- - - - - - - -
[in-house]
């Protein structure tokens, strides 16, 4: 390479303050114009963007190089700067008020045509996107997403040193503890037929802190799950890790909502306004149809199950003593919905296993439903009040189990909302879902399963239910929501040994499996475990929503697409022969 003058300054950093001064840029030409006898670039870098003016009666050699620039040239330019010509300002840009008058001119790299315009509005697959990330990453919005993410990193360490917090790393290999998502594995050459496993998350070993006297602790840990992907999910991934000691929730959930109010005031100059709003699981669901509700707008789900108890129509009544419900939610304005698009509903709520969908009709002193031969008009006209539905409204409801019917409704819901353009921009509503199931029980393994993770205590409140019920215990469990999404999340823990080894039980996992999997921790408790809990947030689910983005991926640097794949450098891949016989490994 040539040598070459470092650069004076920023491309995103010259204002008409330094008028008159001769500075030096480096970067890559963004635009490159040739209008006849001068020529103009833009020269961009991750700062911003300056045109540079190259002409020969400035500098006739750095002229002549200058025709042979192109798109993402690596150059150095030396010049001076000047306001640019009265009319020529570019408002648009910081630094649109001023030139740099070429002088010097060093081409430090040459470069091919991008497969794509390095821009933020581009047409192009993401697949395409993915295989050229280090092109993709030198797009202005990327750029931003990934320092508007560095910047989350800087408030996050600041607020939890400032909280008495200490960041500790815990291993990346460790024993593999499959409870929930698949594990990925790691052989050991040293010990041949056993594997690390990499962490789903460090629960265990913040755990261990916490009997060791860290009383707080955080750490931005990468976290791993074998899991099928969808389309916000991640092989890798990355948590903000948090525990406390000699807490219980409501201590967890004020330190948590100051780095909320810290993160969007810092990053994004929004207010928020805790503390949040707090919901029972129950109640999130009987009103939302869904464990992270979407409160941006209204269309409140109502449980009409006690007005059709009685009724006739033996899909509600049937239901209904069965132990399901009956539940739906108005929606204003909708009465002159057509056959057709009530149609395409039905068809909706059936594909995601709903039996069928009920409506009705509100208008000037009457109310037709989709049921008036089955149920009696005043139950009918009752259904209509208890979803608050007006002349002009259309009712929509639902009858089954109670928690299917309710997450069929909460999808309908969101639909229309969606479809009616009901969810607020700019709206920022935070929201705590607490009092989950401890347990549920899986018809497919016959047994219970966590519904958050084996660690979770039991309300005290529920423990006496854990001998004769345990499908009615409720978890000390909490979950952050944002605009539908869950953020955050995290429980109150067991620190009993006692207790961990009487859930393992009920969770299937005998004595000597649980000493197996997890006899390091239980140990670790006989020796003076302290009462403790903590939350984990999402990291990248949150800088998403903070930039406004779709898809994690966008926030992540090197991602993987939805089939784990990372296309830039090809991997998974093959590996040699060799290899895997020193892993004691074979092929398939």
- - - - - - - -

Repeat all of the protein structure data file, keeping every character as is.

[in-house]
């Protein structure tokens, strides 16, 4: 390479303050114009963007190089700067008020045509996107997403040193503890037929802190799950890790909502306004149809199950003593919905296993439903009040189990909302879902399963239910929501040994499996475990929503697409022969 003058300054950093001064840029030409006898670039870098003016009666050699620039040239330019010509300002840009008058001119790299315009509005697959990330990453919005993410990193360490917090790393290999998502594995050459496993998350070993006297602790840990992907999910991934000691929730959930109010005031100059709003699981669901509700707008789900108890129509009544419900939610304005698009509903709520969908009709002193031969008009006209539905409204409801019917409704819901353009921009509503199931029980393994993770205590409140019920215990469990999404999340823990080894039980996992999997921790408790809990947030689910983005991926640097794949450098891949016989490994 040539040598070459470092650069004076920023491309995103010259204002008409330094008028008159001769500075030096480096970067890559963004635009490159040739209008006849001068020529103009833009020269961009991750700062911003300056045109540079190259002409020969400035500098006739750095002229002549200058025709042979192109798109993402690596150059150095030396010049001076000047306001640019009265009319020529570019408002648009910081630094649109001023030139740099070429002088010097060093081409430090040459470069091919991008497969794509390095821009933020581009047409192009993401697949395409993915295989050229280090092109993709030198797009202005990327750029931003990934320092508007560095910047989350800087408030996050600041607020939890400032909280008495200490960041500790815990291993990346460790024993593999499959409870929930698949594990990925790691052989050991040293010990041949056993594997690390990499962490789903460090629960265990913040755990261990916490009997060791860290009383707080955080750490931005990468976290791993074998899991099928969808389309916000991640092989890798990355948590903000948090525990406390000699807490219980409501201590967890004020330190948590100051780095909320810290993160969007810092990053994004929004207010928020805790503390949040707090919901029972129950109640999130009987009103939302869904464990992270979407409160941006209204269309409140109502449980009409006690007005059709009685009724006739033996899909509600049937239901209904069965132990399901009956539940739906108005929606204003909708009465002159057509056959057709009530149609395409039905068809909706059936594909995601709903039996069928009920409506009705509100208008000037009457109310037709989709049921008036089955149920009696005043139950009918009752259904209509208890979803608050007006002349002009259309009712929509639902009858089954109670928690299917309710997450069929909460999808309908969101639909229309969606479809009616009901969810607020700019709206920022935070929201705590607490009092989950401890347990549920899986018809497919016959047994219970966590519904958050084996660690979770039991309300005290529920423990006496854990001998004769345990499908009615409720978890000390909490979950952050944002605009539908869950953020955050995290429980109150067991620190009993006692207790961990009487859930393992009920969770299937005998004595000597649980000493197996997890006899390091239980140990670790006989020796003076302290009462403790903590939350984990999402990291990248949150800088998403903070930039406004779709898809994690966008926030992540090197991602993987939805089939784990990372296309830039090809991997998974093959590996040699060799290899895997020193892993004691074979092929398939």